10 Signs That It’s Time to Switch Doctors

10 Signs That It's Time to Switch Doctors

Your doctor doesn’t return your calls, answer your questions or treat you with respect. When is it time to find a new doctor?

Two days have passed and your doctor still hasn’t returned your call. Last week, you called the office for test results after hearing nothing … and you found out the lab report had been just sitting there.

Sometimes, it’s best to overlook a small misunderstanding, insensitive remark or oversight by your doctor or the office staff. Was it just a bad day? Or has this happened before?

Breaking up is hard to do when it’s your doctor. You may like your doctor as a person, yet lack confidence in the quality of your care. Starting over and finding a new doctor you like takes work.

If you have a fairly good relationship or have been with the doctor for some time, it is worth trying to address a minor problem instead of just leaving the practice. Other times, the problem is serious or recurring. That’s when you owe it to yourself and your family to find a new doctor. Professional care and considerate treatment are your due.

It’s about you

Speak up if you are unhappy with your care. Talk frankly with your doctor about your concerns or consider changing providers if:

  1. You’re not comfortable with your doctor. You need to feel you can talk freely to your doctor about personal issues like bladder control or sexual problems. If your styles and personalities don’t click, then move on.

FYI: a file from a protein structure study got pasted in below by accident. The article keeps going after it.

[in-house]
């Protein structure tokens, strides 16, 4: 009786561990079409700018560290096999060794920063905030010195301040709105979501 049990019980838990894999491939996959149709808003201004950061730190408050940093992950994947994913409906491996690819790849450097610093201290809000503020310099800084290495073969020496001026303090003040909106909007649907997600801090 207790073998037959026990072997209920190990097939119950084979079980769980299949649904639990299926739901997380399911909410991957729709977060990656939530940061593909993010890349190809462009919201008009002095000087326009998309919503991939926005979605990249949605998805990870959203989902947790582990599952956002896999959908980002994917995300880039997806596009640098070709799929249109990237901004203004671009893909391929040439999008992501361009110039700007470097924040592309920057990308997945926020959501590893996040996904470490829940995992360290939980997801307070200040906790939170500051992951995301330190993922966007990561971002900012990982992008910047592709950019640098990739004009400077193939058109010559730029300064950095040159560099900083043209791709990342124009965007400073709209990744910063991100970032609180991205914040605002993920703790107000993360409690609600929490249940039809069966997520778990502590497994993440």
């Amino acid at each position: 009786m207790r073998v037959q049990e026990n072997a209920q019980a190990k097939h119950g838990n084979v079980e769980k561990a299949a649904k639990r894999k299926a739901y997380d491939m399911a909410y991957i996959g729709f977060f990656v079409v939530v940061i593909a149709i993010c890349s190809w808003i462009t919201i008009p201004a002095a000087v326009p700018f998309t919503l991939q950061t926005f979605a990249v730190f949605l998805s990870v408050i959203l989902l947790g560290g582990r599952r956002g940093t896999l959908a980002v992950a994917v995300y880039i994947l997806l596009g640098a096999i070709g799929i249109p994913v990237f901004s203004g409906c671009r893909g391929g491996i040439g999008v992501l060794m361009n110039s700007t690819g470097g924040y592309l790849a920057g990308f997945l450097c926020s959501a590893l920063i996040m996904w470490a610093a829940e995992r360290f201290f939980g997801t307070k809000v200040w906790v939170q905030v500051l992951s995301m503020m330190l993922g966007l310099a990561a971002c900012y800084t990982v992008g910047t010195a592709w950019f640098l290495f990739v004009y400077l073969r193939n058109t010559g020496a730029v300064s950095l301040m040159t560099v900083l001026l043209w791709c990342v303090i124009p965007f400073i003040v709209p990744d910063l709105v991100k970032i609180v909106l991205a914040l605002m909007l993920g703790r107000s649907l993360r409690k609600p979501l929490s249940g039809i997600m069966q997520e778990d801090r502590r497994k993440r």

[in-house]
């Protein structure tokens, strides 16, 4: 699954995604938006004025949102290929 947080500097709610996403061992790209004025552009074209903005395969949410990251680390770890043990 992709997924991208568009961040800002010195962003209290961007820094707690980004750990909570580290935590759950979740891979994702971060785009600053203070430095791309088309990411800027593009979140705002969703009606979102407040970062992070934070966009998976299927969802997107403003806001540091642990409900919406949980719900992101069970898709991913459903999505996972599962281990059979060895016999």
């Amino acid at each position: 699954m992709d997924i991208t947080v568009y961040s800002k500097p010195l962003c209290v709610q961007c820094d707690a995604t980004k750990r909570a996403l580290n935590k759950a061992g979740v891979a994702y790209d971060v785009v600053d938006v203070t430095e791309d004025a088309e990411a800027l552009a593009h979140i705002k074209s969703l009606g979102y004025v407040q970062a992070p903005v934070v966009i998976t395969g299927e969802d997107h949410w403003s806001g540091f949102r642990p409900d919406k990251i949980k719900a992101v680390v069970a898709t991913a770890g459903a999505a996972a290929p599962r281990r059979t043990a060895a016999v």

2. The office is not well managed or professional. Your records are lost. A receptionist is rude. Calls aren’t returned. You don’t receive timely notices about test results.
  3. The doctor does not take your symptoms seriously or doubts your pain. Your concerns and questions are brushed off. You feel as if you are rushed out of the office.
  4. Your doctor “dictates” health care and doesn’t include you in decisions. You’re not given reasons for his or her recommendations or offered any options.
  5. Your doctor makes a serious treatment error, neglects recommended screenings or often seems distracted or forgetful during your visits.
  6. You’ve lost trust in your doctor’s knowledge or skills. He or she seems careless or is unwilling to find out more about a new procedure or test you’ve read about.
  7. You’re not treated with respect. A doctor or nurse makes an unkind or insensitive comment. You are often kept waiting in the office with no explanation or apology.
  8. The doctor becomes annoyed if you want to get a second opinion or you ask to see a specialist. Your concerns are discounted.
  9. Your doctor violates a boundary. This could be an inappropriate touch or a personal question not related to your health care.
  10. Your doctor criticizes you or blames you for your condition. Patients do better when a doctor is encouraging and supportive.

Having an open talk with your doctor can help to resolve some issues that might simply be misunderstandings. If not, don’t settle for inferior care or an uncaring attitude. To avoid a confrontation, you can mail a request asking the office to release your medical records and forward them to your new doctor’s address. There are usually many other good doctors in your area to choose from.

Changing doctors takes some effort. It’s in your best interests, though, to find a doctor you trust and respect.

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